I shouldn’t be surprised that it is top business and political journalist Fran O’Sullivan who covers the near illegal orders the Government has given Air New Zealand. So many journalists wouldn’t know about the Companies Act. Fran writes:
Air NZ – in which the Government holds a 76 per cent stake – is not a state-owned enterprise.
But Cabinet ministers … now seem to believe they can order the publicly listed company to uphold non-specified “national interest” considerations.
Under the Companies Act it is clear that majority shareholders do not and cannot direct the company. Air NZ directors have fiduciary duties to run the company in the best interests of all shareholders – not to suck to the majority shareholder who appoints them.
Air NZ shareholders deserve to know a lot more about the Government’s definition of “national interest” and how any strictures will affect shareholder value.
But the NZX should be issuing “please explains” all round, given the huge number of uncertainties now on the table.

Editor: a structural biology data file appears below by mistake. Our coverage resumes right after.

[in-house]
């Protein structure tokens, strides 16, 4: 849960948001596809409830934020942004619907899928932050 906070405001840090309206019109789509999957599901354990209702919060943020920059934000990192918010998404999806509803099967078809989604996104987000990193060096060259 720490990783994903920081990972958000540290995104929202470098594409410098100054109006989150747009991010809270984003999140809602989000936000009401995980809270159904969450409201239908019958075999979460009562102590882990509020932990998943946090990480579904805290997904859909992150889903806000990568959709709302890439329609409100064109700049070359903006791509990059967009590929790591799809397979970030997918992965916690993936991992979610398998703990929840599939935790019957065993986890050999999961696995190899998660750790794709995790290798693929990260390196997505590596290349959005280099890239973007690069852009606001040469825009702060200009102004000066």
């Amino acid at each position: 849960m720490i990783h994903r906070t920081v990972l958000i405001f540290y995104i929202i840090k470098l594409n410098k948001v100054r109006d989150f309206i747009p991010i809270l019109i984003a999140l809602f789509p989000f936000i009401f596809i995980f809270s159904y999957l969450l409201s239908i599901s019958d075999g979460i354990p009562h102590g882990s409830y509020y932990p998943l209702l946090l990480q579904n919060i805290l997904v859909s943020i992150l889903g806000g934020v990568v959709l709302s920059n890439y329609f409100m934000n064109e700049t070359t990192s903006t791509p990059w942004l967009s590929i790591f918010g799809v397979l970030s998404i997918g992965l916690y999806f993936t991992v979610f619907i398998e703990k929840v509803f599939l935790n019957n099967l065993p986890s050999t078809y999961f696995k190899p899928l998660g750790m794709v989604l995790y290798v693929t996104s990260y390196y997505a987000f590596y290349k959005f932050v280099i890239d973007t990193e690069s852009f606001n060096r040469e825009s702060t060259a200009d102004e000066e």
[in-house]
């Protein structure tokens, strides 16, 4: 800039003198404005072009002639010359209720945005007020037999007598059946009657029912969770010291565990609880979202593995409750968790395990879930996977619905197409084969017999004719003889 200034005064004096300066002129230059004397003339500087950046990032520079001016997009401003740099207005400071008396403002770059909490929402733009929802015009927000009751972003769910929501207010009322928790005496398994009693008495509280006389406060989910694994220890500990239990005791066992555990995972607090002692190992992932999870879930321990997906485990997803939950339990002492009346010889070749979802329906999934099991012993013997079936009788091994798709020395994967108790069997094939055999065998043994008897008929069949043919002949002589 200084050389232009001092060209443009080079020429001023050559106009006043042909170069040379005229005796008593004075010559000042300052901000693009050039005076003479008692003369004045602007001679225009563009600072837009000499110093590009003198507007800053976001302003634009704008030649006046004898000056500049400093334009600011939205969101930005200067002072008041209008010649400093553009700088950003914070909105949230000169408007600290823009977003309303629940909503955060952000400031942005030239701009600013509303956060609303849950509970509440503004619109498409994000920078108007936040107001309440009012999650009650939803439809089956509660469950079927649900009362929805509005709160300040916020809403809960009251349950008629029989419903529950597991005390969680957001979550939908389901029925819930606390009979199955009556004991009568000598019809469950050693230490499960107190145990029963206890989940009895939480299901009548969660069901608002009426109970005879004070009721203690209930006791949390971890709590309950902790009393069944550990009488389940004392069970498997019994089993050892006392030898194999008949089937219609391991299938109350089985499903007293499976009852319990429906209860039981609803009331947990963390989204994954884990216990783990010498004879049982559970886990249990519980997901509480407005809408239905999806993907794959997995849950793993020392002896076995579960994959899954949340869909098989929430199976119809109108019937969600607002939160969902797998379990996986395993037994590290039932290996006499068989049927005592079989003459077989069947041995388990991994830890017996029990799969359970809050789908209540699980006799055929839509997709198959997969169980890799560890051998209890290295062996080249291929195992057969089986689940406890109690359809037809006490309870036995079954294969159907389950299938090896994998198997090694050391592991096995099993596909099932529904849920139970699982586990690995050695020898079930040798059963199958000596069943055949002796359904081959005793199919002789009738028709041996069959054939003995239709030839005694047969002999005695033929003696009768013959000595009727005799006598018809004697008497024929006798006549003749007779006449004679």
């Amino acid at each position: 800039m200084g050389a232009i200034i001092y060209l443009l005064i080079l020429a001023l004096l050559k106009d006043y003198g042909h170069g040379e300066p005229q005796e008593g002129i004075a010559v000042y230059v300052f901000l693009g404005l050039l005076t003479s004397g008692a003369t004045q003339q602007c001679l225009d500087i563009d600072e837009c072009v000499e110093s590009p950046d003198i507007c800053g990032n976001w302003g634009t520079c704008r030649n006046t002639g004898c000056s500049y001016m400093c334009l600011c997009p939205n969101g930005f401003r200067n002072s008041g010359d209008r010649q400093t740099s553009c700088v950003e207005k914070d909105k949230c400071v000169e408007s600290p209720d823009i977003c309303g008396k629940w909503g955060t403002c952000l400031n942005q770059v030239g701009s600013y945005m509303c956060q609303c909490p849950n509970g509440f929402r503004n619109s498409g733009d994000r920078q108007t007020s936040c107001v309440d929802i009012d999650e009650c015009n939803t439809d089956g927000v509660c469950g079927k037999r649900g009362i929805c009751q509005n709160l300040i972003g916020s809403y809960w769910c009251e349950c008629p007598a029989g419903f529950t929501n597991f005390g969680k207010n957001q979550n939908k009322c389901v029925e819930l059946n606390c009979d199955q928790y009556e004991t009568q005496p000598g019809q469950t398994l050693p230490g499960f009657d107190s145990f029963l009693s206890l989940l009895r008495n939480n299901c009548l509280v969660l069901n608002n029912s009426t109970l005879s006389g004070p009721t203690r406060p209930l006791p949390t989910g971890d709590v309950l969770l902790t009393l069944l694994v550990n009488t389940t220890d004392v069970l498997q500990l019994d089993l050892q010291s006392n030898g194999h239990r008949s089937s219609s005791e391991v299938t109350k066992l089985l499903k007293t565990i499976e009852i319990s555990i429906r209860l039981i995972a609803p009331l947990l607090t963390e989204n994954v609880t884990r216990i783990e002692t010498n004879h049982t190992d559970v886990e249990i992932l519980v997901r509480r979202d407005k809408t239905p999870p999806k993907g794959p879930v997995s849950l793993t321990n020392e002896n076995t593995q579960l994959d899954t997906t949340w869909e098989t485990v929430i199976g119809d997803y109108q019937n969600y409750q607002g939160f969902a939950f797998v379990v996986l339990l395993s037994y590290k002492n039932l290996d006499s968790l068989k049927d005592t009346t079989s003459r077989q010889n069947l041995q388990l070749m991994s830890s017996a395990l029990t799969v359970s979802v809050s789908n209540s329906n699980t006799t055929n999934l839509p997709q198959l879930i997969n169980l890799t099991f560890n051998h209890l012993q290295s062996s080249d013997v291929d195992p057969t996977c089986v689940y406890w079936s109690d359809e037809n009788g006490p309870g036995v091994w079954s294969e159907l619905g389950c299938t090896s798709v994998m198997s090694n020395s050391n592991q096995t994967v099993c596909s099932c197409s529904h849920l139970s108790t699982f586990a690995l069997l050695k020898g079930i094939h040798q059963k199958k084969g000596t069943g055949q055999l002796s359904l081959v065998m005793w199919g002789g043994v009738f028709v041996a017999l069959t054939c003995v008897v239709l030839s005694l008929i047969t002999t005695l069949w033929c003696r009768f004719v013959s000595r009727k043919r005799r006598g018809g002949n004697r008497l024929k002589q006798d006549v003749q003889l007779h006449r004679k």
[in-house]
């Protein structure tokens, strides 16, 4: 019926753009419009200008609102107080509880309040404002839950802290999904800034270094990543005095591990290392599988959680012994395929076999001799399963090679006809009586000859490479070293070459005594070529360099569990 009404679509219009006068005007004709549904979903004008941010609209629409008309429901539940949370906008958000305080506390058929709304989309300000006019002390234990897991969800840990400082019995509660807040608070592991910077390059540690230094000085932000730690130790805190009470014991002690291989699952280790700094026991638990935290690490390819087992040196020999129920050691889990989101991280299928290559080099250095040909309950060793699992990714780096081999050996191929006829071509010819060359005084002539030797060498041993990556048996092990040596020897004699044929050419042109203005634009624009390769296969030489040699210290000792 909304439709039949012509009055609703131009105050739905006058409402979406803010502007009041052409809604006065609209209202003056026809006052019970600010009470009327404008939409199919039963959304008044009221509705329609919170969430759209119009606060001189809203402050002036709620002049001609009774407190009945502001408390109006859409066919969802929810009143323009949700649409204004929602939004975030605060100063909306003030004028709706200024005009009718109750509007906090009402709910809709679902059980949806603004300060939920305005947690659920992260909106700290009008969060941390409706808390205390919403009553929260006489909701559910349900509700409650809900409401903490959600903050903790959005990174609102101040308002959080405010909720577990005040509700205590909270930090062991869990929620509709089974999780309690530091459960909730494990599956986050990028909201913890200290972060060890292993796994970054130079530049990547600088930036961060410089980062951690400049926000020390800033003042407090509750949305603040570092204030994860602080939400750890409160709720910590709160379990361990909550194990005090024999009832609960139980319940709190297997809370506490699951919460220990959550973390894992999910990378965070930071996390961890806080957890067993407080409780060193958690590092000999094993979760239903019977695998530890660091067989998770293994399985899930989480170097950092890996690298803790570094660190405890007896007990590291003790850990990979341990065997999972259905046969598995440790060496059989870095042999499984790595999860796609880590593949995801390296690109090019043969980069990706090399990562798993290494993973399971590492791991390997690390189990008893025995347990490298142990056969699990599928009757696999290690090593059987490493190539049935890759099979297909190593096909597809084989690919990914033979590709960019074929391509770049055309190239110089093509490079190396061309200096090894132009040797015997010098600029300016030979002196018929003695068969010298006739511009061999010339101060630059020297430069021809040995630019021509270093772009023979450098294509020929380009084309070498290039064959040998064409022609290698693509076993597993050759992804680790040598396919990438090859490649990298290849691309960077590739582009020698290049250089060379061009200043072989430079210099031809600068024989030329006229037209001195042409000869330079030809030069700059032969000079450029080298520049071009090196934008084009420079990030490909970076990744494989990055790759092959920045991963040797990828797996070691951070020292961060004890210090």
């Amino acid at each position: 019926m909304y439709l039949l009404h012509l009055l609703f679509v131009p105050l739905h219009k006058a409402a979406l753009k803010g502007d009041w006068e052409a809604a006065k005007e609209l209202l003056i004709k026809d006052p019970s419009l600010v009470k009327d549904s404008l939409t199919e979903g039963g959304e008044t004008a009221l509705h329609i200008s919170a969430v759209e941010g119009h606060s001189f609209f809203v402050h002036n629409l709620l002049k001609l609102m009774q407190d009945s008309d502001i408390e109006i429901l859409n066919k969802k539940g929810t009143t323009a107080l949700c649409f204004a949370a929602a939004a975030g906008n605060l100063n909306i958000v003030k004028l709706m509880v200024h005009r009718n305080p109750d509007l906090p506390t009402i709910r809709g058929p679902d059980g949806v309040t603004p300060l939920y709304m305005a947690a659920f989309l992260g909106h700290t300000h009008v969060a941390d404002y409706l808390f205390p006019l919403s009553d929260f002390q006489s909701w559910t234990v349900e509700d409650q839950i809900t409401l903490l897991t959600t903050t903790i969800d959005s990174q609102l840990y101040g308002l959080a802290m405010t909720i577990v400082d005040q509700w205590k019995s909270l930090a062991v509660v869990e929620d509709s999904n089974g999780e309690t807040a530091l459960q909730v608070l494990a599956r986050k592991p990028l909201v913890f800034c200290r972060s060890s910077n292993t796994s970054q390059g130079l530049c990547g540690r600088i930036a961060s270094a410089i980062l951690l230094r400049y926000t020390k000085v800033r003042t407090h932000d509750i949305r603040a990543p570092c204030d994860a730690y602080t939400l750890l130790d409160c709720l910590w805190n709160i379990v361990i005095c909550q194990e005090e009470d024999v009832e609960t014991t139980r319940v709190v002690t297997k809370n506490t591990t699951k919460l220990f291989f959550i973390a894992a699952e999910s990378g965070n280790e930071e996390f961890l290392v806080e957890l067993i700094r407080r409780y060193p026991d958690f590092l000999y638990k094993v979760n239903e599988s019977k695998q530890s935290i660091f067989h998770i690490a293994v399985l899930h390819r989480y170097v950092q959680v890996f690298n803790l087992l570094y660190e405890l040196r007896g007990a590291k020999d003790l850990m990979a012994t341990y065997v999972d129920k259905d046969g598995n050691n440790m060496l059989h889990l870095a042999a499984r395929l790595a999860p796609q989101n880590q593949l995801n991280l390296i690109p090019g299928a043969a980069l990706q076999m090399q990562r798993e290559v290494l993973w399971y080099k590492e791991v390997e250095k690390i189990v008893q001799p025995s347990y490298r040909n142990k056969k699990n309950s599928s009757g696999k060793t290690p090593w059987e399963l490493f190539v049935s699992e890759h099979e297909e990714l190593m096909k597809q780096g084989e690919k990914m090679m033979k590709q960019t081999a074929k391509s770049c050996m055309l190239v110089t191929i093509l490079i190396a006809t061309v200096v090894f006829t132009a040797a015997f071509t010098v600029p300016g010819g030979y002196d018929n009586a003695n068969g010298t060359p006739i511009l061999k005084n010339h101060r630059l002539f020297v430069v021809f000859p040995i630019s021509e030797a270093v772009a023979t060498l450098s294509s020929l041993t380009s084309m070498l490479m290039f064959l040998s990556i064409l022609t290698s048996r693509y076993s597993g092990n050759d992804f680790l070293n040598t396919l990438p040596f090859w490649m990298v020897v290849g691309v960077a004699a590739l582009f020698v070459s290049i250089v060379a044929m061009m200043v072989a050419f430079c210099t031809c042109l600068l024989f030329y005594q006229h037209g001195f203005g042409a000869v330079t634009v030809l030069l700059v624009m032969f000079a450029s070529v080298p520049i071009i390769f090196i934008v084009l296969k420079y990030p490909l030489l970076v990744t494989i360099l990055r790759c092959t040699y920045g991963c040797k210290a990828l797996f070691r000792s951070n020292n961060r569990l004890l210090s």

No shareholder – even a fabled “plaintiff of convenience” – has yet emerged to tackle the Government’s blatant interference in Air NZ’s business for what are really political ends. But if the Government continues down this capricious path, other Air NZ shareholders will get stroppy.At issue is, if the minister had known of the charter would he have advised Air NZ not to proceed? If so, what ramifications would this have for the company’s revenue? Would this have been a breach of Air NZ’s requirement to make continuous disclosure to all shareholders? And what ramifications would it have for the interests of other shareholders?
These are all good questions. Air NZ is obliged by law and NZX to treat all shareholders equally. If any market sensitive information is shared with Dr Cullen in their monthly meetings, then Air New Zealand Directors may be in the gun.